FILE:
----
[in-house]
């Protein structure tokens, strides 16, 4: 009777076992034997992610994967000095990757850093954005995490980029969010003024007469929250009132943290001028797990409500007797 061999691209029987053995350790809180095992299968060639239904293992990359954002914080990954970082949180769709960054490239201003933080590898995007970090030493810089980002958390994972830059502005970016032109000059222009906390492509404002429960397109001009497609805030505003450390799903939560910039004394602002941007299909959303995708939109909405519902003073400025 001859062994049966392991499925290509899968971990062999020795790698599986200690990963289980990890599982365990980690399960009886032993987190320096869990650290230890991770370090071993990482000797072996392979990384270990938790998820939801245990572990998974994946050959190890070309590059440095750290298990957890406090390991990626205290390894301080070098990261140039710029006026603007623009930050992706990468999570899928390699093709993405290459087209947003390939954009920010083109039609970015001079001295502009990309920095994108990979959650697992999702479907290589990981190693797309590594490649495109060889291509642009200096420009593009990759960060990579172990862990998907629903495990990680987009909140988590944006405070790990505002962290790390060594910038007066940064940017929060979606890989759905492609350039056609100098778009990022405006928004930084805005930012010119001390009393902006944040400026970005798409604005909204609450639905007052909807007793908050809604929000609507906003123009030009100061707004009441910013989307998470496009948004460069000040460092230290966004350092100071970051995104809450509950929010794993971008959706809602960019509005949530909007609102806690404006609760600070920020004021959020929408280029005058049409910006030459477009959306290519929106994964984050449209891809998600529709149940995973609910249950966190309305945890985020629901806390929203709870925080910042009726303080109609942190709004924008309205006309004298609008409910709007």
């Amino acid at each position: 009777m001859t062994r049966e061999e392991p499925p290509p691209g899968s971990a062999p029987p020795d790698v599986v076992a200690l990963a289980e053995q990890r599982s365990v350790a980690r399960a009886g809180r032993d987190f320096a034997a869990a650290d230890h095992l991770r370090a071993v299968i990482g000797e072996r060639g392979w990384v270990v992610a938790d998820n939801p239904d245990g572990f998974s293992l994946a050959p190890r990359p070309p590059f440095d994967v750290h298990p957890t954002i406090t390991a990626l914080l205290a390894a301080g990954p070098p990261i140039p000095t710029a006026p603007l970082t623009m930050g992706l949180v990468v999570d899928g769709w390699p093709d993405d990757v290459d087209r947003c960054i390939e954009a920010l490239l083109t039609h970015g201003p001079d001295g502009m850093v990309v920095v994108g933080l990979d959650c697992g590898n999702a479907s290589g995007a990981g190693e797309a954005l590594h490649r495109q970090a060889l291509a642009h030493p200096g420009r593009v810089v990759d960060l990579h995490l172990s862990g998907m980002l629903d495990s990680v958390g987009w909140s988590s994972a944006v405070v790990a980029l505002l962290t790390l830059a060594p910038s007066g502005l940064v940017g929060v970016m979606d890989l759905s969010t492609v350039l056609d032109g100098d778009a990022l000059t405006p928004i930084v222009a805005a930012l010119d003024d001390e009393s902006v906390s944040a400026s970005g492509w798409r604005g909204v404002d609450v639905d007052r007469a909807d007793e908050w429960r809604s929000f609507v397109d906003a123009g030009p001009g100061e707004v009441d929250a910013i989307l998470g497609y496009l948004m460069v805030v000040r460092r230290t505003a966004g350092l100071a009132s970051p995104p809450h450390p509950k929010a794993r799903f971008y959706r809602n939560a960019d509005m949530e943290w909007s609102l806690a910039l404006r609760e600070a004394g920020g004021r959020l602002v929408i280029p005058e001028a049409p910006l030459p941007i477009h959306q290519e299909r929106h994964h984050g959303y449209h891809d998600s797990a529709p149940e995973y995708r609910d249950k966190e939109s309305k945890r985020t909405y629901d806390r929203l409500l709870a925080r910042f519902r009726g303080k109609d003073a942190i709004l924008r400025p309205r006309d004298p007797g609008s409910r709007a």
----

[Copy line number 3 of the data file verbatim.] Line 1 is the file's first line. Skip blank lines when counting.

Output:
């Amino acid at each position: 009777m001859t062994r049966e061999e392991p499925p290509p691209g899968s971990a062999p029987p020795d790698v599986v076992a200690l990963a289980e053995q990890r599982s365990v350790a980690r399960a009886g809180r032993d987190f320096a034997a869990a650290d230890h095992l991770r370090a071993v299968i990482g000797e072996r060639g392979w990384v270990v992610a938790d998820n939801p239904d245990g572990f998974s293992l994946a050959p190890r990359p070309p590059f440095d994967v750290h298990p957890t954002i406090t390991a990626l914080l205290a390894a301080g990954p070098p990261i140039p000095t710029a006026p603007l970082t623009m930050g992706l949180v990468v999570d899928g769709w390699p093709d993405d990757v290459d087209r947003c960054i390939e954009a920010l490239l083109t039609h970015g201003p001079d001295g502009m850093v990309v920095v994108g933080l990979d959650c697992g590898n999702a479907s290589g995007a990981g190693e797309a954005l590594h490649r495109q970090a060889l291509a642009h030493p200096g420009r593009v810089v990759d960060l990579h995490l172990s862990g998907m980002l629903d495990s990680v958390g987009w909140s988590s994972a944006v405070v790990a980029l505002l962290t790390l830059a060594p910038s007066g502005l940064v940017g929060v970016m979606d890989l759905s969010t492609v350039l056609d032109g100098d778009a990022l000059t405006p928004i930084v222009a805005a930012l010119d003024d001390e009393s902006v906390s944040a400026s970005g492509w798409r604005g909204v404002d609450v639905d007052r007469a909807d007793e908050w429960r809604s929000f609507v397109d906003a123009g030009p001009g100061e707004v009441d929250a910013i989307l998470g497609y496009l948004m460069v805030v000040r460092r230290t505003a966004g350092l100071a009132s970051p995104p809450h450390p509950k929010a794993r799903f971008y959706r809602n939560a960019d509005m949530e943290w909007s609102l806690a910039l404006r609760e600070a004394g920020g004021r959020l602002v929408i280029p005058e001028a049409p910006l030459p941007i477009h959306q290519e299909r929106h994964h984050g959303y449209h891809d998600s797990a529709p149940e995973y995708r609910d249950k966190e939109s309305k945890r985020t909405y629901d806390r929203l409500l709870a925080r910042f519902r009726g303080k109609d003073a942190i709004l924008r400025p309205r006309d004298p007797g609008s409910r709007a």